Pierce County Commission OKs landmark nomination for historic McMillin Bridge

The Pierce County Landmarks and Historic Preservation Commission voted Tuesday to nominate the 79-year-old McMillin Bridge to the county's register...

The Pierce County Landmarks and Historic Preservation Commission voted Tuesday to nominate the 79-year-old McMillin Bridge to the county’s register of historic places.

The concrete bridge, which is listed on the National Register of Historic places and owned by the Washington State Department of Transportation (WSDOT), has a long history in Pierce County. Built in 1934, the bridge is part of State Route 162 that connects Orting to Sumner. WSDOT officials have said the bridge is functionally obsolete and a new bridge needs to be built. WSDOT plans to build a new bridge just east of the McMillin Bridge then tear down the historic bridge.

Historic preservationists throughout Washington State and beyond argue the bridge is historically significant because it was designed by Homer M. Hadley, whose work contributed to bridges spanning rivers, lakes and creeks throughout Washington State. Hadley pushed for the state to build a floating concrete bridge across Lake Washington. Today, the westbound span of the Interstate 90 floating bridge is officially named the Homer M. Hadley Memorial Bridge.

The McMillin Bridge’s inclusion on the National Register of Historic Places is only an honorary designation with little regulatory bearing other than what is known as “Section 106” of the National Historic Preservation Act of 1966. In the case of the McMillin Bridge, Section 106 requires that a federal agency consult with a range of stakeholders to determine if demolishing the bridge will have any adverse effects. Because the McMillin Bridge crosses a body of water, the Puyallup River, the lead federal agency in this case is the United States Army Corps of Engineers (ACOE). In the end, it’s the Corps that will get to decide whether to issue the permit allowing the new bridge to be built and the old bridge to come down. The ACOE is expected to make a decision later this year.

The Washington Trust for Historic Preservation nominated the bridge to the county register in November. The organization noted the bridge is an example of “engineering in its most creative, artistic expression. That is to say, the McMillin Bridge is a work of art representing engineering at its finest.”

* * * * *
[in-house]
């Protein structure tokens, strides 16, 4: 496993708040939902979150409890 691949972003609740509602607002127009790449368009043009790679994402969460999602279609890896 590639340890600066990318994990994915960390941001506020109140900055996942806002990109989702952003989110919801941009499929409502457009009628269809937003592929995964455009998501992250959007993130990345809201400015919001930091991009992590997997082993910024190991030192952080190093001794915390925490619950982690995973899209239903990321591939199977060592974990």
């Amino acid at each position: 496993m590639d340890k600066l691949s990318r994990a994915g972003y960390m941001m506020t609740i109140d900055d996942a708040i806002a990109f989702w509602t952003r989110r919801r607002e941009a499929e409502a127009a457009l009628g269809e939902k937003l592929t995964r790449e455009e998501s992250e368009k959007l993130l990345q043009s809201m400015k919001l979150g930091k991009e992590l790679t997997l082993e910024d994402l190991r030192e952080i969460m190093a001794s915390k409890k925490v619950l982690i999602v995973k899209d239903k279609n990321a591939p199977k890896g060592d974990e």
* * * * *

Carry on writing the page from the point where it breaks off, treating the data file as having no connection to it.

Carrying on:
The landmarks commission’s action Tuesday to recommend the bridge be nominated to the county register will now be forwarded to Pierce County Council’s Economic and Infrastructure Development Committee. A final decision to add the bridge to the county register will need to be made by the full Pierce County Council.

“In terms of putting it on the local register, it’s not as much about saving it as it is about acknowledging, again, the significance of this bridge to not just the state, not just regionally, but to the county as an important historic element of the county,” said Washington Trust for Historic Preservation Field Director Chris Moore. “Given that this is the Pierce County Landmarks Commission, it’s their purview to maintain that county record. The bridge not being on it is really an omission up to this point.

“On the regulatory side, local ordinances are the ones that have regulatory purview, regulatory teeth, if you will,” added Moore. “One hope is that by having it listed [on the Pierce County register], it’s future treatment will go through a process that requires full consideration of it as a historic artifact, as a historic resource. The national register confers no protections whatsoever like that. But listed locally, it ensures there will at least be a process whereby consideration must be given for its future use.”

Pierce County’s historic McMillin Bridge. (PHOTOS COURTESY HISTORIC AMERICAN ENGINEERING RECORD / NATIONAL PARK SERVICE)

To read the Tacoma Daily Index‘s complete and comprehensive coverage of historic McMillin Bridge, click on the following links:

For more information about Homer M. Hadley, the McMillin Bridge, and WSDOT’s project, click on the following links:

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